Mantle is an optimistic rollup that uses Ethereum for consensus and MantleDA as its own data availability (DA) layer. MantleDA is a bespoke solution based on pieces of EigenDA infrastructure that allow Mantle to operate prior to EigenDA’s launch with plans to migrate to EigenDA once it is officially live. While MantleDA has the potential performance power of EigenDA, it does not have any of the security that EigenDA offers: there is no collateral at stake and no slashing conditions. It therefore acts like a data availability committee governed by a permissioned set of nodes chosen by the core Mantle team. Mantle users must trust these nodes not to freeze their funds. There are no publicly facing documents that clarify the number of nodes or who specifically is operating these nodes, a risk that needs to be considered. The L2 does have a permissionless fraud proof mechanism, however, allowing for much better assurances over the validity of the rollup. 

    Mantle’s DAO has one of the largest diversified treasuries in the space, with the largest stablecoin balance and the second largest ETH balance behind the Ethereum Foundation. It is therefore well capitalized to facilitate and invest in teams to build on the network. MIP-24 creates a $200M ecosystem fund, with $100M coming from the Mantle treasury and $100M matched by strategic partners. As we saw in 2021, large ecosystem funds had a chance to spur a lot of short term activity and the ability to earn outsized farming rewards. However, it is unclear how much of an impact this will have in current market conditions. It is certainly a much higher ecosystem fund than any L2 we have seen thus far. 

    With MIP-25, the Mantle DAO voted to create a Mantle Economics Committee in charge of making decisions over treasury allocation and strategies. Within this proposal was the first strategy of putting treasury ETH to use by depositing 200k ETH into the upcoming Mantle LSD, mntETH, and 40k in to Lido with a revenue share agreement. Mantle will accrue 30% of the rewards that would otherwise accrue to the Lido DAO alongside traditional staking rewards.

    Linea 

    Linea is a new zkEVM built by Consensys, best known for its work across many popular projects such as MetaMask and Infura RPC. Linea is a Type 2 zkEVM, meaning that it is EVM-equivalent, making it fully compatible with existing applications on Ethereum mainnet and other equivalent L2s while trading off some efficiency in proving times.

    It’s important to note that in its current state, there is no forced inclusion or escape hatch for Linea, meaning that all users are relying on the sequencer alone for censorship resistance. If the sequencer did decide to censor, there would be no way to force a transaction or withdraw to the L1, which is standard amongst rollups.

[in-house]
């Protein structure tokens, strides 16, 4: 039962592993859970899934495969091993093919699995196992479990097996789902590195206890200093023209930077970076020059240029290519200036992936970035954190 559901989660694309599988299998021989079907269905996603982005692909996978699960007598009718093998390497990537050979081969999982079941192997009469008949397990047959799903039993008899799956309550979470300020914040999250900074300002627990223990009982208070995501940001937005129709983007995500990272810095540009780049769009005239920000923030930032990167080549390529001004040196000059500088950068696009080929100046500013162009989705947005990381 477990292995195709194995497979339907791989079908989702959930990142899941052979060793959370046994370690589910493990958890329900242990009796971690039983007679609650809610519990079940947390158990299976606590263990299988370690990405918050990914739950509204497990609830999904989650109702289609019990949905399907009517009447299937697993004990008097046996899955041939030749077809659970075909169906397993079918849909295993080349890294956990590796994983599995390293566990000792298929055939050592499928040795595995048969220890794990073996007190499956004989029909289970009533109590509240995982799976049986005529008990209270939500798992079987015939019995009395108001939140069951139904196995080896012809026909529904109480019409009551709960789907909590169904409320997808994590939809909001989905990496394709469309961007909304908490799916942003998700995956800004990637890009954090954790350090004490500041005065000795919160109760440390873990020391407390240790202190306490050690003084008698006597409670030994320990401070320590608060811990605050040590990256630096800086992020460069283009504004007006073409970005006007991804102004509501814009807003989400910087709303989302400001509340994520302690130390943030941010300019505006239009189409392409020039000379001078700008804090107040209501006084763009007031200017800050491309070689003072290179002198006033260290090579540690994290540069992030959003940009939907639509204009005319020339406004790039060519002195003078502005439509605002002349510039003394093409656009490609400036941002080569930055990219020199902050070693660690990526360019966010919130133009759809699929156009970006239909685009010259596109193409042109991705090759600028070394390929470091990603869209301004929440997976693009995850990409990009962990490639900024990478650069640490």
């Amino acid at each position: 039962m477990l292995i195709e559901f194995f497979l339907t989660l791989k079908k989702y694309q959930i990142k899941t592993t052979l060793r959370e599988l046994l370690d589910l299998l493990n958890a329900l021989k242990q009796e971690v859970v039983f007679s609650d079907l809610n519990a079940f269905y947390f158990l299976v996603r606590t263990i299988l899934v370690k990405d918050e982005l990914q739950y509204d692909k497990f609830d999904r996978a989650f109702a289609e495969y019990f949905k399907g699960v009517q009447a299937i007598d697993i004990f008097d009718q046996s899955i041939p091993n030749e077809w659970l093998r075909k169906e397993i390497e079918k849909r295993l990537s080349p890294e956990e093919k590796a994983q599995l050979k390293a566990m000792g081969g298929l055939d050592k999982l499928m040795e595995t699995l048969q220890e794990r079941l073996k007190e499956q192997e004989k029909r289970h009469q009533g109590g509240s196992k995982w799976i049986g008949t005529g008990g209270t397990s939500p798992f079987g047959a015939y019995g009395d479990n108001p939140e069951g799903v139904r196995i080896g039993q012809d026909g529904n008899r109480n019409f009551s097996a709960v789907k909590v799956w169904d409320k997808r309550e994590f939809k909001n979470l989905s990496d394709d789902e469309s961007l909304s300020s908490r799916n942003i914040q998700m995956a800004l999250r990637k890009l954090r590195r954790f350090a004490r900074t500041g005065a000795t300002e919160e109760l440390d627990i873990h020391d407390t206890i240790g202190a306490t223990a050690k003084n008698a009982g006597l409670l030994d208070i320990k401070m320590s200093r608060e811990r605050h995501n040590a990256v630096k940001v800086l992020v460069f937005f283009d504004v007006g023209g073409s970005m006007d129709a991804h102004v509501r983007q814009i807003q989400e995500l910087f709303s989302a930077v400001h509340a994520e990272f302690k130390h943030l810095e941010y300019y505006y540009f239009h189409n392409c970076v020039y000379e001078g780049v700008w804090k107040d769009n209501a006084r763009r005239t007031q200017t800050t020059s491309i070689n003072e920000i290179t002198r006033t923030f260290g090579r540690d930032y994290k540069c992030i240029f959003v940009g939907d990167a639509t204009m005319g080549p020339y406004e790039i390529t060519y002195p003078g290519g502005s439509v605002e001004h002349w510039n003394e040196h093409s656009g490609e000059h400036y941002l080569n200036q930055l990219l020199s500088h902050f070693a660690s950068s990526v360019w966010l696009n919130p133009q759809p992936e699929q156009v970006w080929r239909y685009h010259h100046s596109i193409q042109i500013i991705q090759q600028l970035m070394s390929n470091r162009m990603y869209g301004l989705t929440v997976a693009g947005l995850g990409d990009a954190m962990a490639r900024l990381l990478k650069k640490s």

zk-Rollups Showcase Incremental Progress

    Polygon ZkEVM

    The Polygon zkEVM has been live on mainnet since March 2023, bringing Ethereum security and improved scalability to Polygon’s arsenal of product offerings. Since launch, the zkEVM has seen lackluster adoption, with just $46M locked in the bridge contract and $25M of TVL. Balancer has been the only major DeFi brand to deploy, but the tides appear to be turning. Last month, Gnosis Pay announced it will use the zkEVM for account management of its Visa-based payments system. Additionally, a recent MakerDAO forum post by a Polygon team member showcases the plan to bring Spark Protocol to the zkEVM, notably offering to seed the initial DAI liquidity through a grant. We also saw Convex Finance testing a new L2 gauge voting system on the Polygon zkEVM. Given recent market conditions, user migration has understandably been slow. However, we are seeing a promising trend of builder adoption.

    L2 users rely on sequencers for transaction ordering and soft-confirmations. For all major L2s, the sequencers are currently centralized and run by the development team. There is active discussion around the proper method to decentralize the sequencer without compromising user experience, but no solutions have yet been implemented on mainnet. While the Polygon zkEVM is no exception, the team recently announced a partnership to leverage Espresso Systems’ shared sequencer. The implementation is currently running on Polygon zkEVM testnet.

    Polygon also unveiled Polygon 2.0 as the “The Value Layer of the Internet” that delivers an improved protocol architecture. A significant part of this vision is POL, a new token that coordinates activity across the entire Polygon ecosystem. If implemented, MATIC will undergo a 1:1 token swap for POL and become the PoS chain’s gas token as well as the broader protocol’s staking token, reward token, and governance token. POL will inherit the current supply distribution of MATIC, but the supply hard cap of 10B is removed, enabling staking rewards to exist beyond the five year window originally provided by MATIC. While this does create inflation, it is capped at 1% annually and is realistically a requirement for a staking token. POL will likely play a role in decentralizing the sequencer, the prover, or both as the zkEVM matures. According to the mid-July blog post from the team, the token migration could begin “within months.”